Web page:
I have been unable to coach some athletes that want to “fast track” early success and we have parted ways. The main thing is if I use Abbey as an example, we didn’t rush while others did, we missed some “opportunities” early on because of this, but ultimately it didn’t mean anything. She didn’t get injured, or lose the desire to be better, because we didn’t rush. When the time is ready though you need a good plan for each season and ahead of that. That plan should involve identifying gaps in performance and development and how to fill them. 

What do you perceive are the biggest challenge/s in Australian athletics from your perspective? 

Early burnout in young athletes, retention of juniors especially females, competition from other sports all spring to mind. We also have to consider coaching demands on what is essentially a hobby for most coaches. The sport is coach driven without good coaches we won’t get better. Australia is currently blessed with a diverse range of coaches and groups in the distance space and it’s never been stronger. We need to learn and build from this coaching community.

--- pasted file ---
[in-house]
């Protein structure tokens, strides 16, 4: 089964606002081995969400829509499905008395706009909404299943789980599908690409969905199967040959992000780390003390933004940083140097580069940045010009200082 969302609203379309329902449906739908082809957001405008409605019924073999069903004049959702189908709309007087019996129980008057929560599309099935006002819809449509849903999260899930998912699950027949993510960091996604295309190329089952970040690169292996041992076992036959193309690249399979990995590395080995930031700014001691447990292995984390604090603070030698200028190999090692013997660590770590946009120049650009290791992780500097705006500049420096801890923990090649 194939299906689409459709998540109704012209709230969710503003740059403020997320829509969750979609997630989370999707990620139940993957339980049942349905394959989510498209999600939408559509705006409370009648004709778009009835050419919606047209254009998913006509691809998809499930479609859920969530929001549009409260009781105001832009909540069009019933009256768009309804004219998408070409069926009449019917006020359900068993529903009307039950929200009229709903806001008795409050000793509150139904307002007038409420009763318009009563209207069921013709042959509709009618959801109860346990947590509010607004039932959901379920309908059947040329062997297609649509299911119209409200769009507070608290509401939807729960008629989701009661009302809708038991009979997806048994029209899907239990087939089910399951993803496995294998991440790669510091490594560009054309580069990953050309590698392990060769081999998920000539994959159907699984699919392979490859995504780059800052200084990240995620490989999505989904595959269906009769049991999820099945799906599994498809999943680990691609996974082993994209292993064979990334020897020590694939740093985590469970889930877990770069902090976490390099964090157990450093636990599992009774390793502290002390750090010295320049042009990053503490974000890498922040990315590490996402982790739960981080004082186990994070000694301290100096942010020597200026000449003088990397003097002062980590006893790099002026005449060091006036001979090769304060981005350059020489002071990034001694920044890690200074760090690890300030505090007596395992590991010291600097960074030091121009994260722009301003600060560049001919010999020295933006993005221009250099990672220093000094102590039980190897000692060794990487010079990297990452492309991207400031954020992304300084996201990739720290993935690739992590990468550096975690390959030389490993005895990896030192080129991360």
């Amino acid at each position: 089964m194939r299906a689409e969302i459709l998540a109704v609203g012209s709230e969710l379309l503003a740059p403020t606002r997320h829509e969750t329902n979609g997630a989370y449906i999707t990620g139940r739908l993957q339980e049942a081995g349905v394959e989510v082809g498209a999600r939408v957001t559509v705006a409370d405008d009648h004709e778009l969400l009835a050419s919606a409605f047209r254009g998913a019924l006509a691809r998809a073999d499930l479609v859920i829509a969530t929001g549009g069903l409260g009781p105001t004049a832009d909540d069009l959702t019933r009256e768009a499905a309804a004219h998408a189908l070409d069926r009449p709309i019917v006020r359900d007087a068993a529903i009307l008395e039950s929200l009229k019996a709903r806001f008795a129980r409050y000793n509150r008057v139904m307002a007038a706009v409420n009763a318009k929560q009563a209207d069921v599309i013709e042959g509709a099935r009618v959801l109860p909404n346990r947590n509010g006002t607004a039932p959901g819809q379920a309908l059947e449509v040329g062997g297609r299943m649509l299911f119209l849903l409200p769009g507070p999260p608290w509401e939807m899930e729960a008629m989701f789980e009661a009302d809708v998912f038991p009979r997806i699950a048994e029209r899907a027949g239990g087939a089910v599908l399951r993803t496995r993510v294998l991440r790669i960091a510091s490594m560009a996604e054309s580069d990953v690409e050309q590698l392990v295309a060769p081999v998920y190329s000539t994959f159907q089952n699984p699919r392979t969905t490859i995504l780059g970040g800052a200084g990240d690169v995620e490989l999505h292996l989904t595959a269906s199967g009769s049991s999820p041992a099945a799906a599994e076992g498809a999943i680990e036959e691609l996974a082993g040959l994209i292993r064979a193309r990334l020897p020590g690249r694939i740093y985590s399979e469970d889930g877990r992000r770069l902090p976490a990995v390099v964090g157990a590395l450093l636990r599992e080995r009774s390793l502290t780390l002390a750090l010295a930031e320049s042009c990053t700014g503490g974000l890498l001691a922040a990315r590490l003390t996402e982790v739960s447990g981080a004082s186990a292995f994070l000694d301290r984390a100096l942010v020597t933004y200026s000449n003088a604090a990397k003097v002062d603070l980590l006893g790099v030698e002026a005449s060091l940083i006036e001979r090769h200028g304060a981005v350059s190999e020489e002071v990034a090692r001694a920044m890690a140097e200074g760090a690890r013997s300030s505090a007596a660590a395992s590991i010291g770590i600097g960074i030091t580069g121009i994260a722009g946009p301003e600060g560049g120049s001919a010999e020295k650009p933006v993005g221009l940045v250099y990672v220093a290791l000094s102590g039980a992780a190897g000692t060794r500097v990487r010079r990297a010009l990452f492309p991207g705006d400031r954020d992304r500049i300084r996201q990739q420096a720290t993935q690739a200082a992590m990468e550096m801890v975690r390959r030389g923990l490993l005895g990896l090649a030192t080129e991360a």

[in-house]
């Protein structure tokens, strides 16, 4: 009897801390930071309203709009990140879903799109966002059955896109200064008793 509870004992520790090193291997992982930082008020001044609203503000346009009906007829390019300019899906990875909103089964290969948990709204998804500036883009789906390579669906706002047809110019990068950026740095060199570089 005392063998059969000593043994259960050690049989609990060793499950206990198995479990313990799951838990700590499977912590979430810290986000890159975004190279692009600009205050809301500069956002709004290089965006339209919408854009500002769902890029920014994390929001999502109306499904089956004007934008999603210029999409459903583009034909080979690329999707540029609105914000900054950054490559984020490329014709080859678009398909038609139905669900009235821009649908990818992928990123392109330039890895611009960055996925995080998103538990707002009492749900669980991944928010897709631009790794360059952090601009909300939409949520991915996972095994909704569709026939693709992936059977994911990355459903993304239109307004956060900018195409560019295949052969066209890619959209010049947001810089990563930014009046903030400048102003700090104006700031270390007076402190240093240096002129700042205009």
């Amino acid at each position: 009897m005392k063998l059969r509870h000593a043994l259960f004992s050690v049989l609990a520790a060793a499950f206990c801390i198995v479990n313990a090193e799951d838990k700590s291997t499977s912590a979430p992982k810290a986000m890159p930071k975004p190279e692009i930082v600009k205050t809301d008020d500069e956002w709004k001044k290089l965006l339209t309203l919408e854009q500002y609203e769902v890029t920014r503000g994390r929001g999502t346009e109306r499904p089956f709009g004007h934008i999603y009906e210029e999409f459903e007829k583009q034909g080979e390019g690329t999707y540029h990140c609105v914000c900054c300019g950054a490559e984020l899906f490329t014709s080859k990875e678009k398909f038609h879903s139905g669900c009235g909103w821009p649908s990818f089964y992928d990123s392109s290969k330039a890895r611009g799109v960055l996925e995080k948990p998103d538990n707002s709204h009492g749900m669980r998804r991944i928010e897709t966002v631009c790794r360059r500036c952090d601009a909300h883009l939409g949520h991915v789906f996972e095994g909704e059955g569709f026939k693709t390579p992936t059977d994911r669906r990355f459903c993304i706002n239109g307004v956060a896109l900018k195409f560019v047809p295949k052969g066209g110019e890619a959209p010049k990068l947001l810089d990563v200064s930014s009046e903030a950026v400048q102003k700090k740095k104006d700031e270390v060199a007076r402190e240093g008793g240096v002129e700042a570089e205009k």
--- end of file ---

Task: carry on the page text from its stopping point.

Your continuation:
How do you manage your athletes as they taper and peak for major events? How is Abbey tracking for the Olympics? 

Tapering for major events is challenging and individual, one size definitely does not fit all here. There is some trial and error with every athlete but in general I would use a funnel type approach throughout the season(s) to build fitness, blend the event demands in and finally sharpen it. That’s a very simplified way to describe what, for Abbey may take months of planning. 

We are very blessed to be pre-selected for Paris in the 800m and Abbey has now some space to focus on preparation rather than chase selection. She is literally boarding a plane right now heading to Doha and onto the USA for a few races and we will review the plans after these races. But she’s in a good place right now and excited to be Paris bound.